New Bond Issue Edges Closer as Vo-Techs Make Case for Urgent State Funding
Garden State’s vocational high schools appeal for more money to help them keep pace with the rising demand for technical training
New Jersey voters will decide in a few weeks whether the state should take on more than $100 million in new debt to pay for library capital projects. But even as the fate of that proposed borrowing has yet to be determined, lawmakers are already starting to explore the next big bond issue that could go before voters.
A bipartisan group of legislators that is looking at ways the state can better support an ongoingof the New Jersey manufacturing industry took testimony yesterday from representatives of the state’s 21 county vocational school districts, who are seeking more funding to help keep pace with a rising demand for technical training that’s being driven, in part, by the manufacturing sector.
Schools turned away nearly 60% of applicants
This year, the vocational high schools had to turn away nearly 60 percent of their applicants due to a lack of available classroom space, even as companies across the state have been complaining that they can’t find enough workers with the right technical skills to fill all available job openings.
To fill the void, the lawmakers are considering floating ato help the vocational schools build new facilities, expand current classroom space, and update equipment. And they learned from the vocational school representatives yesterday that it could take nearly $900 million to fund the projects that the 21 school districts have on their wish lists.
A final draft of the proposed bond issue is still months away from being prepared, and it almost certainly won’t be enough to cover the full amount that was outlined yesterday during a meeting at the County College of Morris in Randolph. But the vocational-school officials also made the case that as the job market is starting to tip more toward workers with technical skills, and as the cost of going to a four-year college continues to rise, it makes sense for the state to invest more heavily in career and technical education.
“This is a great way for students and families to save some money on college-education costs,” said Howard Lerner, the superintendent of Bergen County’s vocational schools.
New Jersey has raised more than $12 billion in bond sales to help fund K-12 school facilities throughout the state over the last two decades.were sold in 2012 to pay for capital improvements at four-year and two-year colleges and universities. But only about $150 million has made it to the 21 vocational schools for capital investments, even as they’ve seen interest among students soar in recent years.
Judy Savage, executive director of the New Jersey Council of County Vocational-Technical Schools, said yesterday that of the nearly 30,000 students who applied this year to attend a vocational school, only a little more than 12,000 could be accepted due to space constraints. Her organization also just conducted a statewide needs assessment, and only two schools said they had no need to expand facilities or build new ones to keep up with demand. In all, the council determined there’s a need for $891 million in spending to meet the construction, renovation, and equipment needs across the state.
And while some people still consider career and technical training to be “a lesser option” compared to a four-year degree, Savage said many vocational schools are now working to meet the training requirements of some of the hottest sectors in the state economy, including, and advanced manufacturing.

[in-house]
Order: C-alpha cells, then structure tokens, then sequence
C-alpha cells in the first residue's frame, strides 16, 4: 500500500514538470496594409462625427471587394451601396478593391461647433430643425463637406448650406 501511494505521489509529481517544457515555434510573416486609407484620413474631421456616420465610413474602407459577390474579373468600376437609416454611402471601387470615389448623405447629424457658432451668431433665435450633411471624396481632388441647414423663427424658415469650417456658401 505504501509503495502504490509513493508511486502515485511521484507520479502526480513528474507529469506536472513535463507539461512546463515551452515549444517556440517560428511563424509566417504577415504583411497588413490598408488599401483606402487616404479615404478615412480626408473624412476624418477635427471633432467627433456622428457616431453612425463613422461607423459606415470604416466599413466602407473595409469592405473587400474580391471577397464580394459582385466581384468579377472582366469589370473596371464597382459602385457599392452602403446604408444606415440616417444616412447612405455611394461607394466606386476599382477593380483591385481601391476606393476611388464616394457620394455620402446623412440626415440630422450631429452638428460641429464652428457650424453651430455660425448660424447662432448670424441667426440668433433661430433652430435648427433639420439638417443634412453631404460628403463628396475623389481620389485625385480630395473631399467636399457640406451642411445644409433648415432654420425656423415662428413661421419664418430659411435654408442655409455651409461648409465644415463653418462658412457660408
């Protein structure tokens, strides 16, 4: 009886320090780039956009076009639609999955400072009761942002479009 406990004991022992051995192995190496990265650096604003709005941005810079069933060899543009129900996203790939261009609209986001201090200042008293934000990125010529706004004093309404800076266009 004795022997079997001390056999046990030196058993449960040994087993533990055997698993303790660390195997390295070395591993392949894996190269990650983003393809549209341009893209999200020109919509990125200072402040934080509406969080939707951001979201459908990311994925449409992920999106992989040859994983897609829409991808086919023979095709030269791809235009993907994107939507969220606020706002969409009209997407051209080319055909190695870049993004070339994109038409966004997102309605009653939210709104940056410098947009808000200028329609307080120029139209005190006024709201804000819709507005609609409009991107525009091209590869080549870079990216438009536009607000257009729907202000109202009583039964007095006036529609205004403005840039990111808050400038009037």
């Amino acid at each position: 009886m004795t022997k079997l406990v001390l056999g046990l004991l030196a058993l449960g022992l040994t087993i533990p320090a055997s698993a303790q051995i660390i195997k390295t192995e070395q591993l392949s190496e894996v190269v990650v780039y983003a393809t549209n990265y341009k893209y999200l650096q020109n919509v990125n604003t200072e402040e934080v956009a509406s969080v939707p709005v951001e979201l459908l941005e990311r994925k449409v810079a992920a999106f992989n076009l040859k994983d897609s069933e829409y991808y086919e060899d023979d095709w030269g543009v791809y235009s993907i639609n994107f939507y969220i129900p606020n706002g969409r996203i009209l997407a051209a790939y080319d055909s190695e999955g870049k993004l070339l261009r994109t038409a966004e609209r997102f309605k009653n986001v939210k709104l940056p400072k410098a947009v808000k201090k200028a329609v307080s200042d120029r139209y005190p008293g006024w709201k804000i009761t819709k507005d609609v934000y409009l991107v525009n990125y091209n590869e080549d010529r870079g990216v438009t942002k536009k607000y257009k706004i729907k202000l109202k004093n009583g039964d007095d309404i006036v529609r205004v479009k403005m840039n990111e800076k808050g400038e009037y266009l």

The lawmakers also learned about a partnership between Morris County’s vocational school and the county college, which involves high school students getting instruction inside labs on the college campus. Many are also graduating from the vocational school having already earned college credits. And officials from both schools are also coordinating with local manufacturers to ensure the students are learning skills that can be applied immediately after they graduate, or with just a year of additional training at the college.
Counties to provide matching funds? “The reason we wanted to start something with manufacturing is there was such strong industry needs,” said Sharon Castelli, assistant superintendent of Morris County’s vocational-manufacturing program. “We had been hearing from small manufacturers that there wasn’t enough talent in the pipeline.”
Lawmakers would like to see the program adopted by other schools across the state, but it will mean spending money on facilities, and New Jersey is already one of the nation’s most indebted states. Any potential bond issue for the vocational-school facilities would come on the heels of this year’s ballot question seeking approval for $125 million in.
Assemblyman Anthony Bucco (R-Morris) voiced some concern about the state’s available resources during the meeting yesterday, saying “I just don’t think the state has enough money to build all the space that’s needed.”
But Sen. Robert Gordon, who is chairing the bipartisan manufacturing caucus meetings, said after the meeting ended that the final number that lawmakers come up with is likely to be “much smaller” than the amount put forward by Savage’s organization. The state would also likely require counties to provide matching funds to stretch the state’s dollars.
And Gordon (D-Bergen) said there may be opportunities to offer tax incentives or even give hiring preferences to companies that are willing to participate in a public-private partnership. He also said he sees the scope of the effort as bigger than just helping high school students since the vocational schools also help adults who are trying to adapt to a changing economy as well. “This infrastructure is not just for 15-year-olds, it’s for 50-year-olds,” Gordon said.